Diane Mufson: Vaccination exemptions are dangerous for everyone
The West Virginia Legislature is now planning their 2019 legislative agenda. One piece of proposed legislation would make it much easier for parents to have their children exempted from required communicable disease immunizations. This is dangerous for everyone’s health.
Childhood communicable diseases, which were abundant in my youth, are no longer prevalent in First World nations. Parents no longer check for the telltale spots of measles, rubella (German measles), the deep cough of whooping cough or the immensely swollen saliva glands of mumps. The ravages of polio, which affected many in my youth, are almost forgotten.
Massive immunizations have wrapped our nation in a protective cocoon. Yet outbreaks do occur because too many parents refuse to immunize their children.
For vaccines to be effective, “herd immunity” is needed. At least 95 percent of the population must be fully immunized. The small number of children with health issues who are exempt from immunizations need the protection of the immunized group. When that number is lower, these diseases spread easily, as has happened with measles on college campuses and at Disneyland in 2015. California adopted vaccination requirements just like West Virginia’s because ours have been so effective in preventing illnesses.
Vaccines have caused fear since inception. After the smallpox vaccine was introduced in Europe in the 1800s, an anti-vaccine league in Leicester, England, organized a protest of about 100,000 people. Now, the smallpox vaccine is accepted worldwide.
The most recent anti-vaccine movement got a shot in its arm in 1999 when British physician Andrew Wakefield, who has had his medical license revoked, published an article in the Lancet, a well-respected British medical journal, linking bowel disease, autism and the MMR vaccine. The Lancet later retracted his paper, and many new studies showed Wakefield’s work was bogus but financially benefited him.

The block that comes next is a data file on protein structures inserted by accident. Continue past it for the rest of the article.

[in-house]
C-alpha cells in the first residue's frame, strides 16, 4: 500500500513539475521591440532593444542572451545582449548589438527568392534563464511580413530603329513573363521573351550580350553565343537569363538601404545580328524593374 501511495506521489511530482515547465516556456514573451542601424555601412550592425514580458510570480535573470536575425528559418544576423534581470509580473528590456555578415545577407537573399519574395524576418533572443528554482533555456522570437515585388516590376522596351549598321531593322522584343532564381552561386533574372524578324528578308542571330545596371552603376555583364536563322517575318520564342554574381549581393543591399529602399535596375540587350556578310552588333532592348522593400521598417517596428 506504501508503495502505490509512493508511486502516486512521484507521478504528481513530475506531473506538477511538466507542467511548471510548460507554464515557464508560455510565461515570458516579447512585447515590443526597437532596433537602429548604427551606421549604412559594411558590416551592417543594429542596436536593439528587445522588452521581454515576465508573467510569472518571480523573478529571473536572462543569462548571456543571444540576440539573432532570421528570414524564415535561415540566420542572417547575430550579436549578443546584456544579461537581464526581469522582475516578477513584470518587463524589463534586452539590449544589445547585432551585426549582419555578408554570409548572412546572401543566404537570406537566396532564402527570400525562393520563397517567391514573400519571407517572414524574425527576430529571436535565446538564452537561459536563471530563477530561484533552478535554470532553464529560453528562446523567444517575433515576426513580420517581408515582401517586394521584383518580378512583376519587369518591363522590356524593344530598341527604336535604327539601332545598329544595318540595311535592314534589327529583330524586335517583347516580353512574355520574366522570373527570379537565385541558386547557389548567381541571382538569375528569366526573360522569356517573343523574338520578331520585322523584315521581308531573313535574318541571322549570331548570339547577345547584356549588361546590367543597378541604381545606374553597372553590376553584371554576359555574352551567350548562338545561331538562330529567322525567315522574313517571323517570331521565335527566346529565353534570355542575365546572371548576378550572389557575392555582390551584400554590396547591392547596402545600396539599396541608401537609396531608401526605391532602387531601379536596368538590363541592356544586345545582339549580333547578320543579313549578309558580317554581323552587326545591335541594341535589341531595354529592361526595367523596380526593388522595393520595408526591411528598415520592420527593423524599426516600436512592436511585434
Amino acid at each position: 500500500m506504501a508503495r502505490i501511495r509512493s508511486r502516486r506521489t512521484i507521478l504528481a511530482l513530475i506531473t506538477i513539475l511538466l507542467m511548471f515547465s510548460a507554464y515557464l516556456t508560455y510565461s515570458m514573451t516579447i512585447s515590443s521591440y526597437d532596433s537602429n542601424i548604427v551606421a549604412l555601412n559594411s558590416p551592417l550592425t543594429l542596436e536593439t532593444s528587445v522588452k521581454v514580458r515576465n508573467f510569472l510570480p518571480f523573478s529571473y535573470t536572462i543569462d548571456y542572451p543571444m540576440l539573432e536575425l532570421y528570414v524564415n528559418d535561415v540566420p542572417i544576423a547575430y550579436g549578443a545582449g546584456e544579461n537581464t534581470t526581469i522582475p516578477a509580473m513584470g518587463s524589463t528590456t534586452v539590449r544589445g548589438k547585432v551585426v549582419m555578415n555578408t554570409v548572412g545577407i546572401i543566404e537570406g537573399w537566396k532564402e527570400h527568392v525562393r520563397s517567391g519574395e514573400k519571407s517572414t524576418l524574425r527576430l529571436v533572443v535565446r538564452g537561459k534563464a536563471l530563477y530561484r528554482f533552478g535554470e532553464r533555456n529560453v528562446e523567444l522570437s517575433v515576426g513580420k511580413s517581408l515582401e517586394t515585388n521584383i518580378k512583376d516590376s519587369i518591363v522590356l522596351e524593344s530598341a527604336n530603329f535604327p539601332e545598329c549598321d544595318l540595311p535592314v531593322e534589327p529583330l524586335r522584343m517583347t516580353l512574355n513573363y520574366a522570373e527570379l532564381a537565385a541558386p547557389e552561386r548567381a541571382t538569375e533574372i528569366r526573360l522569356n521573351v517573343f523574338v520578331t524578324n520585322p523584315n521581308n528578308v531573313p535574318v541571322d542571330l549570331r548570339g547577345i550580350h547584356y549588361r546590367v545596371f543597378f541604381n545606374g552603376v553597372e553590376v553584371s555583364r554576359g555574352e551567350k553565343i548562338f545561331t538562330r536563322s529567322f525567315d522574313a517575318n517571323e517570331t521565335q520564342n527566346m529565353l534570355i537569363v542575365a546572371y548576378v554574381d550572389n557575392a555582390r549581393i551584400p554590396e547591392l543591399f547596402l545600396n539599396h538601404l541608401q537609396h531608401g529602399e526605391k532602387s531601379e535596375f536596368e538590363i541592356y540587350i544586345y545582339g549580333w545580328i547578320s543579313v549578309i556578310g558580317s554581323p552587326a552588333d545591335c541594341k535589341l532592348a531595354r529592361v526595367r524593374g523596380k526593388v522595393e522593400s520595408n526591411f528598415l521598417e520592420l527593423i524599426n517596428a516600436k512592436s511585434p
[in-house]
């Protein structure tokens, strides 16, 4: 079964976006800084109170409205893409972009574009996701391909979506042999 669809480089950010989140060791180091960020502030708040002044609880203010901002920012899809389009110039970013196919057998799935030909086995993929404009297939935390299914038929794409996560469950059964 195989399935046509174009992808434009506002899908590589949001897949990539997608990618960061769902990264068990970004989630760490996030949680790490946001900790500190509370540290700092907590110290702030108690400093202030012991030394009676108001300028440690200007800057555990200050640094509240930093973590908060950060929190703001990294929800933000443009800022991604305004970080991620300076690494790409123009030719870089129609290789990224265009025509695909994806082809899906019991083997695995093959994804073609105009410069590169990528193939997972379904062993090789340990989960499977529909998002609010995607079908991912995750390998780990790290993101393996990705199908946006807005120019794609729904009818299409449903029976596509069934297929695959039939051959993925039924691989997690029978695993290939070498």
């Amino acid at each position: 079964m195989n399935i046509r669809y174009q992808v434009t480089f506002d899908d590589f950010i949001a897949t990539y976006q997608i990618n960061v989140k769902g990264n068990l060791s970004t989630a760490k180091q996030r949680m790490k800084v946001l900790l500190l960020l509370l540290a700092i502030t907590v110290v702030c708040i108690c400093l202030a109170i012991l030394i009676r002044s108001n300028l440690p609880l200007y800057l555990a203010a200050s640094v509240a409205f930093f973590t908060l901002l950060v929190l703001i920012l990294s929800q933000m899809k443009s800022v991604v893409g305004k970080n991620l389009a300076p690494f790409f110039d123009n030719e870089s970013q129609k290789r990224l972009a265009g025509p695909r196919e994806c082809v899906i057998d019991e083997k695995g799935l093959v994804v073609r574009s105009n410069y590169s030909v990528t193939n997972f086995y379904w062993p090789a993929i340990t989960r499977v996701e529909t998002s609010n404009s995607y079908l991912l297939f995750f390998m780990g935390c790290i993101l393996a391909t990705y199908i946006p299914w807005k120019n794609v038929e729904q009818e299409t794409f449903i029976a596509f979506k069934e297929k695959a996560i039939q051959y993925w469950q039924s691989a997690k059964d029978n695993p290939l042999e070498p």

Again we are on the anti-vaccine bandwagon. West Virginia State Sen. Lynne Arvon, R-Raleigh, proposed a bill to make it easier for parents to avoid having their children vaccinated. She said, “Too much government is involved in the current system I strongly believe in the doctor-and-patient relationship.”
Most reputable and well-respected infectious disease specialists, including my husband, Maury, support mandatory vaccinations with exceptions for extreme health conditions. Others, such as Dr. Alvin Moss, a Morgantown nephrologist, confuse cause and effect. He said West Virginia has a very restrictive policy for exemptions and yet West Virginia’s children rank 46 in overall health and “our immunization policy is not getting us better health for our children.” Most health care specialists agree that West Virginia’s children’s health problems are due to obesity, diabetes, poverty and more and would be worse off without our present vaccination requirements. Moss’ analogy is similar to those who point out that there are more drownings on days when large quantities of ice cream are consumed.
Thankfully, West Virginia has had one of the strongest immunization policies, preventing communicable disease outbreaks as suffered in other states with weaker immunization requirements.
Tell your legislators that Sen. Arvon’s plan will hurt West Virginia’s children, especially those who are not immunized. We need “herd immunity,” which our present laws provide. Unlimited or frequent vaccine exceptions are dangerous for everyone.
Diane W. Mufson is a retired psychologist. Her email is email@example.com.